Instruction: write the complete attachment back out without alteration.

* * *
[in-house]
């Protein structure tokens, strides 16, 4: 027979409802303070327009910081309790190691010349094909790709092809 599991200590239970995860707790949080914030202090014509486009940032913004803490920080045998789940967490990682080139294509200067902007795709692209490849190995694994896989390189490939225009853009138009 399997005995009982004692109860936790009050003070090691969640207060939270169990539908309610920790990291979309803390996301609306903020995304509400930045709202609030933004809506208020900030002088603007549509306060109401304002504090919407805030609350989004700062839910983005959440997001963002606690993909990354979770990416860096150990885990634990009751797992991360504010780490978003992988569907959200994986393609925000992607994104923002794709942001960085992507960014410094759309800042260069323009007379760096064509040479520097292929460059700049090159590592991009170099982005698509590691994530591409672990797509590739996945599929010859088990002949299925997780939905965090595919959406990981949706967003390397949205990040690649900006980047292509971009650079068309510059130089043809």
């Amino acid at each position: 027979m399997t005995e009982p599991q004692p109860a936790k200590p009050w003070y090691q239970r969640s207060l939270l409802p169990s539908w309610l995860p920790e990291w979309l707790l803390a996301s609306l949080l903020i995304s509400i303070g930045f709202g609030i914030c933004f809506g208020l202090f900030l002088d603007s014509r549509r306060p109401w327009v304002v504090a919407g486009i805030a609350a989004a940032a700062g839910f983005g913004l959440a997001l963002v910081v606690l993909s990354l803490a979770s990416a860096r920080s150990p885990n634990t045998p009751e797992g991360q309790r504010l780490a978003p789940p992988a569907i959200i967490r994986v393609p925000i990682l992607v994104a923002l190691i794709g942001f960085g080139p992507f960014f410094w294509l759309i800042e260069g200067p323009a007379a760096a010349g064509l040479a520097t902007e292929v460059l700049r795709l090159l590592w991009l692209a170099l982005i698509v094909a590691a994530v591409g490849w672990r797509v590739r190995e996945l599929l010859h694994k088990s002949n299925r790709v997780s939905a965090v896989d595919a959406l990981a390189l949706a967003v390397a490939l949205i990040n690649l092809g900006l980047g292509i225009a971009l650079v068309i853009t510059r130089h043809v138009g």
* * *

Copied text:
[in-house]
């Protein structure tokens, strides 16, 4: 027979409802303070327009910081309790190691010349094909790709092809 599991200590239970995860707790949080914030202090014509486009940032913004803490920080045998789940967490990682080139294509200067902007795709692209490849190995694994896989390189490939225009853009138009 399997005995009982004692109860936790009050003070090691969640207060939270169990539908309610920790990291979309803390996301609306903020995304509400930045709202609030933004809506208020900030002088603007549509306060109401304002504090919407805030609350989004700062839910983005959440997001963002606690993909990354979770990416860096150990885990634990009751797992991360504010780490978003992988569907959200994986393609925000992607994104923002794709942001960085992507960014410094759309800042260069323009007379760096064509040479520097292929460059700049090159590592991009170099982005698509590691994530591409672990797509590739996945599929010859088990002949299925997780939905965090595919959406990981949706967003390397949205990040690649900006980047292509971009650079068309510059130089043809």
């Amino acid at each position: 027979m399997t005995e009982p599991q004692p109860a936790k200590p009050w003070y090691q239970r969640s207060l939270l409802p169990s539908w309610l995860p920790e990291w979309l707790l803390a996301s609306l949080l903020i995304s509400i303070g930045f709202g609030i914030c933004f809506g208020l202090f900030l002088d603007s014509r549509r306060p109401w327009v304002v504090a919407g486009i805030a609350a989004a940032a700062g839910f983005g913004l959440a997001l963002v910081v606690l993909s990354l803490a979770s990416a860096r920080s150990p885990n634990t045998p009751e797992g991360q309790r504010l780490a978003p789940p992988a569907i959200i967490r994986v393609p925000i990682l992607v994104a923002l190691i794709g942001f960085g080139p992507f960014f410094w294509l759309i800042e260069g200067p323009a007379a760096a010349g064509l040479a520097t902007e292929v460059l700049r795709l090159l590592w991009l692209a170099l982005i698509v094909a590691a994530v591409g490849w672990r797509v590739r190995e996945l599929l010859h694994k088990s002949n299925r790709v997780s939905a965090v896989d595919a959406l990981a390189l949706a967003v390397a490939l949205i990040n690649l092809g900006l980047g292509i225009a971009l650079v068309i853009t510059r130089h043809v138009g």